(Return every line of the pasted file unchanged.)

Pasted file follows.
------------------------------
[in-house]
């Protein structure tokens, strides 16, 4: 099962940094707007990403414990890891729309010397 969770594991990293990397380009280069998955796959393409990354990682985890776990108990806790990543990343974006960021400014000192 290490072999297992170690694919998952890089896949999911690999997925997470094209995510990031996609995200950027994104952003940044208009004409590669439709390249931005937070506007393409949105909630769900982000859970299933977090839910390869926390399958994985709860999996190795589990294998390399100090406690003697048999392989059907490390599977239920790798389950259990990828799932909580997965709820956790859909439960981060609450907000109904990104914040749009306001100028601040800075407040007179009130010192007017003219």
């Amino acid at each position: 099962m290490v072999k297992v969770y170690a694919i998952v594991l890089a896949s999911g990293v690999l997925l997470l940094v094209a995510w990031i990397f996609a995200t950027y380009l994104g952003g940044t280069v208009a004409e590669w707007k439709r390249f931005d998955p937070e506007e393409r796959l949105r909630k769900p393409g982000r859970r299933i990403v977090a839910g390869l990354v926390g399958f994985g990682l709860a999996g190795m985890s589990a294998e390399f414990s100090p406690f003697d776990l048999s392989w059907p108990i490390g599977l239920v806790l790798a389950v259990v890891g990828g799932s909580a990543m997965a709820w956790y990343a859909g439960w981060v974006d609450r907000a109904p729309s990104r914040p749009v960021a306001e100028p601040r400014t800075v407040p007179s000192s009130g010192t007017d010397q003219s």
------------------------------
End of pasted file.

[in-house]
């Protein structure tokens, strides 16, 4: 099962940094707007990403414990890891729309010397 969770594991990293990397380009280069998955796959393409990354990682985890776990108990806790990543990343974006960021400014000192 290490072999297992170690694919998952890089896949999911690999997925997470094209995510990031996609995200950027994104952003940044208009004409590669439709390249931005937070506007393409949105909630769900982000859970299933977090839910390869926390399958994985709860999996190795589990294998390399100090406690003697048999392989059907490390599977239920790798389950259990990828799932909580997965709820956790859909439960981060609450907000109904990104914040749009306001100028601040800075407040007179009130010192007017003219």
């Amino acid at each position: 099962m290490v072999k297992v969770y170690a694919i998952v594991l890089a896949s999911g990293v690999l997925l997470l940094v094209a995510w990031i990397f996609a995200t950027y380009l994104g952003g940044t280069v208009a004409e590669w707007k439709r390249f931005d998955p937070e506007e393409r796959l949105r909630k769900p393409g982000r859970r299933i990403v977090a839910g390869l990354v926390g399958f994985g990682l709860a999996g190795m985890s589990a294998e390399f414990s100090p406690f003697d776990l048999s392989w059907p108990i490390g599977l239920v806790l790798a389950v259990v890891g990828g799932s909580a990543m997965a709820w956790y990343a859909g439960w981060v974006d609450r907000a109904p729309s990104r914040p749009v960021a306001e100028p601040r400014t800075v407040p007179s000192s009130g010192t007017d010397q003219s």